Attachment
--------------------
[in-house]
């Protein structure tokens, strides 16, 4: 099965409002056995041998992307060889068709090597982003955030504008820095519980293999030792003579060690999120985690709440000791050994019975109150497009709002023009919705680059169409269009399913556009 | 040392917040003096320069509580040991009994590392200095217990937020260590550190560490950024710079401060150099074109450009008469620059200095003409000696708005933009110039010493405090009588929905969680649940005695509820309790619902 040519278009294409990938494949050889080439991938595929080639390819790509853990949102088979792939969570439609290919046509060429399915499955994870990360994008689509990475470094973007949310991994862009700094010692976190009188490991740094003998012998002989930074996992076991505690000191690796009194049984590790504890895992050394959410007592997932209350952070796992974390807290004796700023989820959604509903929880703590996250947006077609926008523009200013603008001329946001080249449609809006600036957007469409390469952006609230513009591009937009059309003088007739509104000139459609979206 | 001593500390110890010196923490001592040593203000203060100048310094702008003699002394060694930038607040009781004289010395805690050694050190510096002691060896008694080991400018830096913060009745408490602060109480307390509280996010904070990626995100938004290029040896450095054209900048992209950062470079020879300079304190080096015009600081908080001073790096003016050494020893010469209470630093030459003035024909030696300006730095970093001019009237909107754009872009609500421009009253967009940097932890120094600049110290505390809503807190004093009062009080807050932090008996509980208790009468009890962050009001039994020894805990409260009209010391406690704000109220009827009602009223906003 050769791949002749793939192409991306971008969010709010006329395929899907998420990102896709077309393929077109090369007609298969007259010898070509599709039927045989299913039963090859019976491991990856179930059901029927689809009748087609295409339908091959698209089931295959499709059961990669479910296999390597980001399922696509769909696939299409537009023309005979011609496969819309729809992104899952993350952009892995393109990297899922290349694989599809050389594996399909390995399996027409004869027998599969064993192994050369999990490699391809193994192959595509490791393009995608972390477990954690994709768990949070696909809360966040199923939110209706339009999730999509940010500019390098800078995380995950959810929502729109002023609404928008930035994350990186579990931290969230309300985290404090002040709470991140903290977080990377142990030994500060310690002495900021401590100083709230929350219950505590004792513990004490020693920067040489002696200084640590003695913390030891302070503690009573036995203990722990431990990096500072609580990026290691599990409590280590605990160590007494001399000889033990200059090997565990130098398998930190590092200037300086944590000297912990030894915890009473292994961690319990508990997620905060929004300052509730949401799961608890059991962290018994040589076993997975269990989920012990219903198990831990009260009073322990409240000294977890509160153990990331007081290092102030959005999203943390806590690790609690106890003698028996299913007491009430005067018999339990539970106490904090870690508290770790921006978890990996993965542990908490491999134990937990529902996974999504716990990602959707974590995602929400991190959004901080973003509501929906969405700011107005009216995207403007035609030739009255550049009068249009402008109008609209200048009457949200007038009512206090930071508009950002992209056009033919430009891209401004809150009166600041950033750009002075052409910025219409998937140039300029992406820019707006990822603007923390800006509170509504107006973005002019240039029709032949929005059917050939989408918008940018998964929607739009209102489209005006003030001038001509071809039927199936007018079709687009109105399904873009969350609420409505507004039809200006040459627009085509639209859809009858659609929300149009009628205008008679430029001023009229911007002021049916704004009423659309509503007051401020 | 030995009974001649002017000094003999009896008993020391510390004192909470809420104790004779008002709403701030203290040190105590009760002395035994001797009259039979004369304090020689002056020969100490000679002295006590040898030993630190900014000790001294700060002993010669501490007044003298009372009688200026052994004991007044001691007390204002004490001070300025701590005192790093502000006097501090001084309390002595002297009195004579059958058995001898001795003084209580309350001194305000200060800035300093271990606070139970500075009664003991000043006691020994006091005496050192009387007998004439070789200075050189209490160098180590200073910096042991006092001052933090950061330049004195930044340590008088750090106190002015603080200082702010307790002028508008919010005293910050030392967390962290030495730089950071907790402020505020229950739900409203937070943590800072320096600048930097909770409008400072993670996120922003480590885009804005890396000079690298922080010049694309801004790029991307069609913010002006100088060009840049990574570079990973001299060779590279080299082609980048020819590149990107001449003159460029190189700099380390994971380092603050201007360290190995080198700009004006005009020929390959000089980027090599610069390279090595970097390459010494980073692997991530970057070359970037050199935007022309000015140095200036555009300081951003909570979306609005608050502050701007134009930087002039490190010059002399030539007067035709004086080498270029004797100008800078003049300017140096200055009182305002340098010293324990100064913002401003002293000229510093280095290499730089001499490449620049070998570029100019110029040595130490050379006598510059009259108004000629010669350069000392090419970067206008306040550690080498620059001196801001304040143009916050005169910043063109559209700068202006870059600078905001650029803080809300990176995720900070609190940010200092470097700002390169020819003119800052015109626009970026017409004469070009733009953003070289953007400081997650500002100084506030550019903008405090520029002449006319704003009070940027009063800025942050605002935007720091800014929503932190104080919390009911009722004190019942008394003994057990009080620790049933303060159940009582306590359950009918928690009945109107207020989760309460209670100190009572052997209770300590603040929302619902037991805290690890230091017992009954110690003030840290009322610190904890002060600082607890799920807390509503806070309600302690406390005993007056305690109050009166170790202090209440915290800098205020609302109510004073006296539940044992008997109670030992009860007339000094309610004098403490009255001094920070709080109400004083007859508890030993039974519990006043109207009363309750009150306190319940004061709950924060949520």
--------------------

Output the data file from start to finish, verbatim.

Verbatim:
[in-house]
């Protein structure tokens, strides 16, 4: 099965409002056995041998992307060889068709090597982003955030504008820095519980293999030792003579060690999120985690709440000791050994019975109150497009709002023009919705680059169409269009399913556009 | 040392917040003096320069509580040991009994590392200095217990937020260590550190560490950024710079401060150099074109450009008469620059200095003409000696708005933009110039010493405090009588929905969680649940005695509820309790619902 040519278009294409990938494949050889080439991938595929080639390819790509853990949102088979792939969570439609290919046509060429399915499955994870990360994008689509990475470094973007949310991994862009700094010692976190009188490991740094003998012998002989930074996992076991505690000191690796009194049984590790504890895992050394959410007592997932209350952070796992974390807290004796700023989820959604509903929880703590996250947006077609926008523009200013603008001329946001080249449609809006600036957007469409390469952006609230513009591009937009059309003088007739509104000139459609979206 | 001593500390110890010196923490001592040593203000203060100048310094702008003699002394060694930038607040009781004289010395805690050694050190510096002691060896008694080991400018830096913060009745408490602060109480307390509280996010904070990626995100938004290029040896450095054209900048992209950062470079020879300079304190080096015009600081908080001073790096003016050494020893010469209470630093030459003035024909030696300006730095970093001019009237909107754009872009609500421009009253967009940097932890120094600049110290505390809503807190004093009062009080807050932090008996509980208790009468009890962050009001039994020894805990409260009209010391406690704000109220009827009602009223906003 050769791949002749793939192409991306971008969010709010006329395929899907998420990102896709077309393929077109090369007609298969007259010898070509599709039927045989299913039963090859019976491991990856179930059901029927689809009748087609295409339908091959698209089931295959499709059961990669479910296999390597980001399922696509769909696939299409537009023309005979011609496969819309729809992104899952993350952009892995393109990297899922290349694989599809050389594996399909390995399996027409004869027998599969064993192994050369999990490699391809193994192959595509490791393009995608972390477990954690994709768990949070696909809360966040199923939110209706339009999730999509940010500019390098800078995380995950959810929502729109002023609404928008930035994350990186579990931290969230309300985290404090002040709470991140903290977080990377142990030994500060310690002495900021401590100083709230929350219950505590004792513990004490020693920067040489002696200084640590003695913390030891302070503690009573036995203990722990431990990096500072609580990026290691599990409590280590605990160590007494001399000889033990200059090997565990130098398998930190590092200037300086944590000297912990030894915890009473292994961690319990508990997620905060929004300052509730949401799961608890059991962290018994040589076993997975269990989920012990219903198990831990009260009073322990409240000294977890509160153990990331007081290092102030959005999203943390806590690790609690106890003698028996299913007491009430005067018999339990539970106490904090870690508290770790921006978890990996993965542990908490491999134990937990529902996974999504716990990602959707974590995602929400991190959004901080973003509501929906969405700011107005009216995207403007035609030739009255550049009068249009402008109008609209200048009457949200007038009512206090930071508009950002992209056009033919430009891209401004809150009166600041950033750009002075052409910025219409998937140039300029992406820019707006990822603007923390800006509170509504107006973005002019240039029709032949929005059917050939989408918008940018998964929607739009209102489209005006003030001038001509071809039927199936007018079709687009109105399904873009969350609420409505507004039809200006040459627009085509639209859809009858659609929300149009009628205008008679430029001023009229911007002021049916704004009423659309509503007051401020 | 030995009974001649002017000094003999009896008993020391510390004192909470809420104790004779008002709403701030203290040190105590009760002395035994001797009259039979004369304090020689002056020969100490000679002295006590040898030993630190900014000790001294700060002993010669501490007044003298009372009688200026052994004991007044001691007390204002004490001070300025701590005192790093502000006097501090001084309390002595002297009195004579059958058995001898001795003084209580309350001194305000200060800035300093271990606070139970500075009664003991000043006691020994006091005496050192009387007998004439070789200075050189209490160098180590200073910096042991006092001052933090950061330049004195930044340590008088750090106190002015603080200082702010307790002028508008919010005293910050030392967390962290030495730089950071907790402020505020229950739900409203937070943590800072320096600048930097909770409008400072993670996120922003480590885009804005890396000079690298922080010049694309801004790029991307069609913010002006100088060009840049990574570079990973001299060779590279080299082609980048020819590149990107001449003159460029190189700099380390994971380092603050201007360290190995080198700009004006005009020929390959000089980027090599610069390279090595970097390459010494980073692997991530970057070359970037050199935007022309000015140095200036555009300081951003909570979306609005608050502050701007134009930087002039490190010059002399030539007067035709004086080498270029004797100008800078003049300017140096200055009182305002340098010293324990100064913002401003002293000229510093280095290499730089001499490449620049070998570029100019110029040595130490050379006598510059009259108004000629010669350069000392090419970067206008306040550690080498620059001196801001304040143009916050005169910043063109559209700068202006870059600078905001650029803080809300990176995720900070609190940010200092470097700002390169020819003119800052015109626009970026017409004469070009733009953003070289953007400081997650500002100084506030550019903008405090520029002449006319704003009070940027009063800025942050605002935007720091800014929503932190104080919390009911009722004190019942008394003994057990009080620790049933303060159940009582306590359950009918928690009945109107207020989760309460209670100190009572052997209770300590603040929302619902037991805290690890230091017992009954110690003030840290009322610190904890002060600082607890799920807390509503806070309600302690406390005993007056305690109050009166170790202090209440915290800098205020609302109510004073006296539940044992008997109670030992009860007339000094309610004098403490009255001094920070709080109400004083007859508890030993039974519990006043109207009363309750009150306190319940004061709950924060949520």